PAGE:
The stems of Englerophytum magalismontanum are covered in smooth, grey bark; in picture pale on the leafless lower parts. Young stems are also covered in brownish hairs.
The leaves often crowded at stem tips are elliptic to narrowly obovate and folding in along their midribs; more so when young. Leaf apices are rounded, sometimes notched and often with a hair-like tip. The leaf base tapers narrowly, the petiole stout, from 1 cm to 2,5 cm long. Leaf margins are entire and tightly rolled under. There are leaf stipules by the base of the petiole that persist for a while.
Glossy dark green above, the lower leaf surfaces are covered in reddish brown to silvery hairs. Hairiness is initially more and spread all over the young leaves in a bright russet colour, conspicuous in the photo.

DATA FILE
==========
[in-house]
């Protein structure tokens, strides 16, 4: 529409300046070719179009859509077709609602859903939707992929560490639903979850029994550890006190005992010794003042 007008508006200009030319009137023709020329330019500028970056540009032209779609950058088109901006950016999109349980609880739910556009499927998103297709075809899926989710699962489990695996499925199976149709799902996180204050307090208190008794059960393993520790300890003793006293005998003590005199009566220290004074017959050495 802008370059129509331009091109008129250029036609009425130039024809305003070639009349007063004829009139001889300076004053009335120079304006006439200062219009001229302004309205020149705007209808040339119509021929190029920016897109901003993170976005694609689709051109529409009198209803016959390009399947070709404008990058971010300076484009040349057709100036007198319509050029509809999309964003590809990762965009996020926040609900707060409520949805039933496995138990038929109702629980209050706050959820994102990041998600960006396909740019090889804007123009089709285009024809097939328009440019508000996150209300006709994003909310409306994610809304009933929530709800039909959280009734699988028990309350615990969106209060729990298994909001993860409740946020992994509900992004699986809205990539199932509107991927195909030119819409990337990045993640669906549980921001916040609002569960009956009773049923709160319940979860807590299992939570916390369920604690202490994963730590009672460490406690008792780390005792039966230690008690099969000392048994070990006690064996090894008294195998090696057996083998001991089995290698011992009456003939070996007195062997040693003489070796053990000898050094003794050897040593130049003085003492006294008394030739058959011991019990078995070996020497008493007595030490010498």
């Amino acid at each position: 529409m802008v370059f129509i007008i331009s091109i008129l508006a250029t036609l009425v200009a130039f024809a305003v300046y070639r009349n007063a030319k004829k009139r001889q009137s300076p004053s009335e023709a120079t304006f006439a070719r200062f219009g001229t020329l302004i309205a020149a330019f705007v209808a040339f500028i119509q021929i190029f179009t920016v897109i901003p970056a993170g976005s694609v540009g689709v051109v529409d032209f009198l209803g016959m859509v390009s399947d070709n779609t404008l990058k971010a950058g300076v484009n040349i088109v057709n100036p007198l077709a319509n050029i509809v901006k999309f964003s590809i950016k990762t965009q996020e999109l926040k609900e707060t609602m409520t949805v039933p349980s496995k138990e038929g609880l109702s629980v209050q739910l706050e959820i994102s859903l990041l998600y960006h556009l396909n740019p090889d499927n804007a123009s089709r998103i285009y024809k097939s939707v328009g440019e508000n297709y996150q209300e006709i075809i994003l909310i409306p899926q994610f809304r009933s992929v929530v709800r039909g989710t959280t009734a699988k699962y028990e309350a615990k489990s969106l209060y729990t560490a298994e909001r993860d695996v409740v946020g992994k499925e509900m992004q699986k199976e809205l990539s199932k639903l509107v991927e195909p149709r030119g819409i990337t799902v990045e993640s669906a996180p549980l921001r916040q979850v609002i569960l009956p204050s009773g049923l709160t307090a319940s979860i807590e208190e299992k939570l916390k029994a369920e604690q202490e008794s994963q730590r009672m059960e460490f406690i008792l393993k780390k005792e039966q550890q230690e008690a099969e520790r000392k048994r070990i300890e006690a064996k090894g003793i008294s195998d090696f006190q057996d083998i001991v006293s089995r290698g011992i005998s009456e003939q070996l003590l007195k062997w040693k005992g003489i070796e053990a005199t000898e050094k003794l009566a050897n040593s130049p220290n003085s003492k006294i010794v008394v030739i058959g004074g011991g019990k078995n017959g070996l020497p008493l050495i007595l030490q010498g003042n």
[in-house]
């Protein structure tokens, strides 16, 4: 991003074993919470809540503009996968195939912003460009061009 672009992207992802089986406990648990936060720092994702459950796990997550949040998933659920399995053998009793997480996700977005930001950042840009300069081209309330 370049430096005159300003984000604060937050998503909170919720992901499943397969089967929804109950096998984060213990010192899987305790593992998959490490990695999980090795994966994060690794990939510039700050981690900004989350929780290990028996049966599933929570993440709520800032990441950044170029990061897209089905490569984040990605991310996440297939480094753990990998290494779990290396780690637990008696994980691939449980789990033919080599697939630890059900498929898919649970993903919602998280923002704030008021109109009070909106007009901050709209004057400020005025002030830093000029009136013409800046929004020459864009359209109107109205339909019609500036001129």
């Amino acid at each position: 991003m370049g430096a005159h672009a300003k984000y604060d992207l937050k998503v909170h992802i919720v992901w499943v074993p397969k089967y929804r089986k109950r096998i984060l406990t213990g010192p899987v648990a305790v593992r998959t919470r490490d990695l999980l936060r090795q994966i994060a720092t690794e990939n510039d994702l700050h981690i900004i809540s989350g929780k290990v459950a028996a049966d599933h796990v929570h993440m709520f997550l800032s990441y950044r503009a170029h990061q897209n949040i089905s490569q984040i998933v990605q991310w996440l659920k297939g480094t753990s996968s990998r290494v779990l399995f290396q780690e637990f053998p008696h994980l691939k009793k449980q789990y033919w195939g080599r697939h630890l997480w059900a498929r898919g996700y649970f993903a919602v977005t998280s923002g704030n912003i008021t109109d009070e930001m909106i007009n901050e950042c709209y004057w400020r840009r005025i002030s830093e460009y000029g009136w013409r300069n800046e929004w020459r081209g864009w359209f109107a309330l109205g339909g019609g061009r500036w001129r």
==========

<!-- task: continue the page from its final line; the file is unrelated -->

The flowers of the stamvrug grow in compact clusters on both new and old wood from axils of fallen leaves. They are brownish pink or purple, about 1 cm long, growing on distinct stalks. Flower scent is strong, not exactly pleasant. The buds are covered in rusty hairs. Flowering happens in summer.
The much-eaten fruits often grow on short spur-branches and densely clustered on old wood. The ellipsoid, fleshy berry becomes 2,5 cm long, usually containing one seed. The fruit is red when ripe. Its flesh is purple and a sticky white juice emerges from the leathery skin. Remains of the persistent style forms a sharp tip on the fruit. Stamvrug consumers include people, birds, baboons, monkeys and bushpigs (Coates Palgrave, 2002; Van Wyk and Van Wyk, 1997; Pooley, 1993).